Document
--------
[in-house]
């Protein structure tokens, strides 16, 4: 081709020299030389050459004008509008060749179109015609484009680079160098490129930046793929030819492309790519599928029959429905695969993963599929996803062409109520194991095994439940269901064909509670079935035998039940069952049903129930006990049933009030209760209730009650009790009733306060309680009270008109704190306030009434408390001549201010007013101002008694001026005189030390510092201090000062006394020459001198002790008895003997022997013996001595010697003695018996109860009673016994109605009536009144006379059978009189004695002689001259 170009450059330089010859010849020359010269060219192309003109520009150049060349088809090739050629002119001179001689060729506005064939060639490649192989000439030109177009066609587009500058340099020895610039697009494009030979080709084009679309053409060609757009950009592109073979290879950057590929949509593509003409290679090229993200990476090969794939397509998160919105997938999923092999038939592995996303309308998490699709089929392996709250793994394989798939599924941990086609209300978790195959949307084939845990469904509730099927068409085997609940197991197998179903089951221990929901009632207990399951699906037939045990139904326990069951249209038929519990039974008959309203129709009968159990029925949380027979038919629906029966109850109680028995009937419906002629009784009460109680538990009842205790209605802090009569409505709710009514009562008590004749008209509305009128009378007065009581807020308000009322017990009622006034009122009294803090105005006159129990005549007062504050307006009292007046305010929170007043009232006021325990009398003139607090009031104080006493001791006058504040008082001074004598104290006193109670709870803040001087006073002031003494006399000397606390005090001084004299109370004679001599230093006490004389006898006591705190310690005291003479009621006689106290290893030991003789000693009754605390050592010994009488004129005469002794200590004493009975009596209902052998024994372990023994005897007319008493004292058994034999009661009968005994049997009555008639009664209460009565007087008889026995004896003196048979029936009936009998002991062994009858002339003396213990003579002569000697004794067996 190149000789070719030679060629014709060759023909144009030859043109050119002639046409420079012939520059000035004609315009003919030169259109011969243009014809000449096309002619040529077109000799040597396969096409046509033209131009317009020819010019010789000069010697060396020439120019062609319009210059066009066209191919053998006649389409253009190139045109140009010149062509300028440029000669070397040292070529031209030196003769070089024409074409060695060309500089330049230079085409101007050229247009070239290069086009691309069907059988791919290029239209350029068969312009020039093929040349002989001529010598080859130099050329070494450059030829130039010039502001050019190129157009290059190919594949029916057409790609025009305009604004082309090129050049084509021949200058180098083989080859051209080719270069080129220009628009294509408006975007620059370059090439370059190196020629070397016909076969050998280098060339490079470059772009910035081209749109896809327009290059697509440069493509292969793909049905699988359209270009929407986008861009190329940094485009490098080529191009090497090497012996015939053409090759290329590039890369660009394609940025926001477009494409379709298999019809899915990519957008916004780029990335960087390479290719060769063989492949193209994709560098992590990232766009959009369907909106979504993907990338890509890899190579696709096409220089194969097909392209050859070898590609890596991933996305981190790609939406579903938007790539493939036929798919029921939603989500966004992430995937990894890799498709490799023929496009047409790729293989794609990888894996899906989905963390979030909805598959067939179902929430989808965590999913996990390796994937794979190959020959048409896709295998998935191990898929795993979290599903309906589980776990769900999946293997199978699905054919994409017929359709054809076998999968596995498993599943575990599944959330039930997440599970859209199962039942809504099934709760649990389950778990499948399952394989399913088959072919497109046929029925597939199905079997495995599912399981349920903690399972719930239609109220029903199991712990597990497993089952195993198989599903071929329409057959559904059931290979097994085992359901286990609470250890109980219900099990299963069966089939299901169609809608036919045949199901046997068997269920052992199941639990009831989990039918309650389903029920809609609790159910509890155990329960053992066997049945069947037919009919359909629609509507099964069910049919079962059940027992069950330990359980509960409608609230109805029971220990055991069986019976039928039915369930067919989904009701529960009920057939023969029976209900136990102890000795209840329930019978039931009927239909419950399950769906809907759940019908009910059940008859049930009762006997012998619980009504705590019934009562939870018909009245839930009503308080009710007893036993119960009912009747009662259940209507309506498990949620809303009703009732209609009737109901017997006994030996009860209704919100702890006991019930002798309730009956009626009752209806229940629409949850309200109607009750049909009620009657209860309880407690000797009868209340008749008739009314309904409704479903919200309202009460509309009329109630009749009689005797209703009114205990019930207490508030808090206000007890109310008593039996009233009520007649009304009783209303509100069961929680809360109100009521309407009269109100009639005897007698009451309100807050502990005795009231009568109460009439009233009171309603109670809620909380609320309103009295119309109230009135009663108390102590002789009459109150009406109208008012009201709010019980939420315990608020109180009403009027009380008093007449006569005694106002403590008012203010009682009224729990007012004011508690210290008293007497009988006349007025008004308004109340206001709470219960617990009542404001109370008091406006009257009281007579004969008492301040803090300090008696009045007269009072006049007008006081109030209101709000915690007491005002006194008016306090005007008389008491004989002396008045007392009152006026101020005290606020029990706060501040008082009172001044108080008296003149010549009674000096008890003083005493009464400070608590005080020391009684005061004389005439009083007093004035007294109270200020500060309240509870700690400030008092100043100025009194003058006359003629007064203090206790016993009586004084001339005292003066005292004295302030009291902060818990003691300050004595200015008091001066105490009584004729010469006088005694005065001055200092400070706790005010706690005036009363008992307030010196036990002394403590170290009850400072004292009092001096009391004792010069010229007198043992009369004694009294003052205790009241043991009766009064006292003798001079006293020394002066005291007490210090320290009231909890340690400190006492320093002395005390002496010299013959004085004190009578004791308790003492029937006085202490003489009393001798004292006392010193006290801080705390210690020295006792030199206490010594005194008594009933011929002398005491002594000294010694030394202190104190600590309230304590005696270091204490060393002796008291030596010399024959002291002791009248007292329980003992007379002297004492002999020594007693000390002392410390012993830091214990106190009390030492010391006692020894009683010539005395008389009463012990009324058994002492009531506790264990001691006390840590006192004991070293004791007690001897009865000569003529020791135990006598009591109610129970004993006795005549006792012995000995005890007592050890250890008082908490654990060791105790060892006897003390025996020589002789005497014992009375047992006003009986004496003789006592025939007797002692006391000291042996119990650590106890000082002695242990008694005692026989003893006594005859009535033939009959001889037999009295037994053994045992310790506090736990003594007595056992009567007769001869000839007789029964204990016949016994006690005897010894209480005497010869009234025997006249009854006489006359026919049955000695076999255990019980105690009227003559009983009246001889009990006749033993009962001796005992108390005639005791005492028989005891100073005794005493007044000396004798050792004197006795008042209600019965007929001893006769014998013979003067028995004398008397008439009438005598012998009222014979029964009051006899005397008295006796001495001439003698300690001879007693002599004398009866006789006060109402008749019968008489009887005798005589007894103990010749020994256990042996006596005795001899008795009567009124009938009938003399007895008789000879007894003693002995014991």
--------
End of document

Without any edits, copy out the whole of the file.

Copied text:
[in-house]
């Protein structure tokens, strides 16, 4: 081709020299030389050459004008509008060749179109015609484009680079160098490129930046793929030819492309790519599928029959429905695969993963599929996803062409109520194991095994439940269901064909509670079935035998039940069952049903129930006990049933009030209760209730009650009790009733306060309680009270008109704190306030009434408390001549201010007013101002008694001026005189030390510092201090000062006394020459001198002790008895003997022997013996001595010697003695018996109860009673016994109605009536009144006379059978009189004695002689001259 170009450059330089010859010849020359010269060219192309003109520009150049060349088809090739050629002119001179001689060729506005064939060639490649192989000439030109177009066609587009500058340099020895610039697009494009030979080709084009679309053409060609757009950009592109073979290879950057590929949509593509003409290679090229993200990476090969794939397509998160919105997938999923092999038939592995996303309308998490699709089929392996709250793994394989798939599924941990086609209300978790195959949307084939845990469904509730099927068409085997609940197991197998179903089951221990929901009632207990399951699906037939045990139904326990069951249209038929519990039974008959309203129709009968159990029925949380027979038919629906029966109850109680028995009937419906002629009784009460109680538990009842205790209605802090009569409505709710009514009562008590004749008209509305009128009378007065009581807020308000009322017990009622006034009122009294803090105005006159129990005549007062504050307006009292007046305010929170007043009232006021325990009398003139607090009031104080006493001791006058504040008082001074004598104290006193109670709870803040001087006073002031003494006399000397606390005090001084004299109370004679001599230093006490004389006898006591705190310690005291003479009621006689106290290893030991003789000693009754605390050592010994009488004129005469002794200590004493009975009596209902052998024994372990023994005897007319008493004292058994034999009661009968005994049997009555008639009664209460009565007087008889026995004896003196048979029936009936009998002991062994009858002339003396213990003579002569000697004794067996 190149000789070719030679060629014709060759023909144009030859043109050119002639046409420079012939520059000035004609315009003919030169259109011969243009014809000449096309002619040529077109000799040597396969096409046509033209131009317009020819010019010789000069010697060396020439120019062609319009210059066009066209191919053998006649389409253009190139045109140009010149062509300028440029000669070397040292070529031209030196003769070089024409074409060695060309500089330049230079085409101007050229247009070239290069086009691309069907059988791919290029239209350029068969312009020039093929040349002989001529010598080859130099050329070494450059030829130039010039502001050019190129157009290059190919594949029916057409790609025009305009604004082309090129050049084509021949200058180098083989080859051209080719270069080129220009628009294509408006975007620059370059090439370059190196020629070397016909076969050998280098060339490079470059772009910035081209749109896809327009290059697509440069493509292969793909049905699988359209270009929407986008861009190329940094485009490098080529191009090497090497012996015939053409090759290329590039890369660009394609940025926001477009494409379709298999019809899915990519957008916004780029990335960087390479290719060769063989492949193209994709560098992590990232766009959009369907909106979504993907990338890509890899190579696709096409220089194969097909392209050859070898590609890596991933996305981190790609939406579903938007790539493939036929798919029921939603989500966004992430995937990894890799498709490799023929496009047409790729293989794609990888894996899906989905963390979030909805598959067939179902929430989808965590999913996990390796994937794979190959020959048409896709295998998935191990898929795993979290599903309906589980776990769900999946293997199978699905054919994409017929359709054809076998999968596995498993599943575990599944959330039930997440599970859209199962039942809504099934709760649990389950778990499948399952394989399913088959072919497109046929029925597939199905079997495995599912399981349920903690399972719930239609109220029903199991712990597990497993089952195993198989599903071929329409057959559904059931290979097994085992359901286990609470250890109980219900099990299963069966089939299901169609809608036919045949199901046997068997269920052992199941639990009831989990039918309650389903029920809609609790159910509890155990329960053992066997049945069947037919009919359909629609509507099964069910049919079962059940027992069950330990359980509960409608609230109805029971220990055991069986019976039928039915369930067919989904009701529960009920057939023969029976209900136990102890000795209840329930019978039931009927239909419950399950769906809907759940019908009910059940008859049930009762006997012998619980009504705590019934009562939870018909009245839930009503308080009710007893036993119960009912009747009662259940209507309506498990949620809303009703009732209609009737109901017997006994030996009860209704919100702890006991019930002798309730009956009626009752209806229940629409949850309200109607009750049909009620009657209860309880407690000797009868209340008749008739009314309904409704479903919200309202009460509309009329109630009749009689005797209703009114205990019930207490508030808090206000007890109310008593039996009233009520007649009304009783209303509100069961929680809360109100009521309407009269109100009639005897007698009451309100807050502990005795009231009568109460009439009233009171309603109670809620909380609320309103009295119309109230009135009663108390102590002789009459109150009406109208008012009201709010019980939420315990608020109180009403009027009380008093007449006569005694106002403590008012203010009682009224729990007012004011508690210290008293007497009988006349007025008004308004109340206001709470219960617990009542404001109370008091406006009257009281007579004969008492301040803090300090008696009045007269009072006049007008006081109030209101709000915690007491005002006194008016306090005007008389008491004989002396008045007392009152006026101020005290606020029990706060501040008082009172001044108080008296003149010549009674000096008890003083005493009464400070608590005080020391009684005061004389005439009083007093004035007294109270200020500060309240509870700690400030008092100043100025009194003058006359003629007064203090206790016993009586004084001339005292003066005292004295302030009291902060818990003691300050004595200015008091001066105490009584004729010469006088005694005065001055200092400070706790005010706690005036009363008992307030010196036990002394403590170290009850400072004292009092001096009391004792010069010229007198043992009369004694009294003052205790009241043991009766009064006292003798001079006293020394002066005291007490210090320290009231909890340690400190006492320093002395005390002496010299013959004085004190009578004791308790003492029937006085202490003489009393001798004292006392010193006290801080705390210690020295006792030199206490010594005194008594009933011929002398005491002594000294010694030394202190104190600590309230304590005696270091204490060393002796008291030596010399024959002291002791009248007292329980003992007379002297004492002999020594007693000390002392410390012993830091214990106190009390030492010391006692020894009683010539005395008389009463012990009324058994002492009531506790264990001691006390840590006192004991070293004791007690001897009865000569003529020791135990006598009591109610129970004993006795005549006792012995000995005890007592050890250890008082908490654990060791105790060892006897003390025996020589002789005497014992009375047992006003009986004496003789006592025939007797002692006391000291042996119990650590106890000082002695242990008694005692026989003893006594005859009535033939009959001889037999009295037994053994045992310790506090736990003594007595056992009567007769001869000839007789029964204990016949016994006690005897010894209480005497010869009234025997006249009854006489006359026919049955000695076999255990019980105690009227003559009983009246001889009990006749033993009962001796005992108390005639005791005492028989005891100073005794005493007044000396004798050792004197006795008042209600019965007929001893006769014998013979003067028995004398008397008439009438005598012998009222014979029964009051006899005397008295006796001495001439003698300690001879007693002599004398009866006789006060109402008749019968008489009887005798005589007894103990010749020994256990042996006596005795001899008795009567009124009938009938003399007895008789000879007894003693002995014991």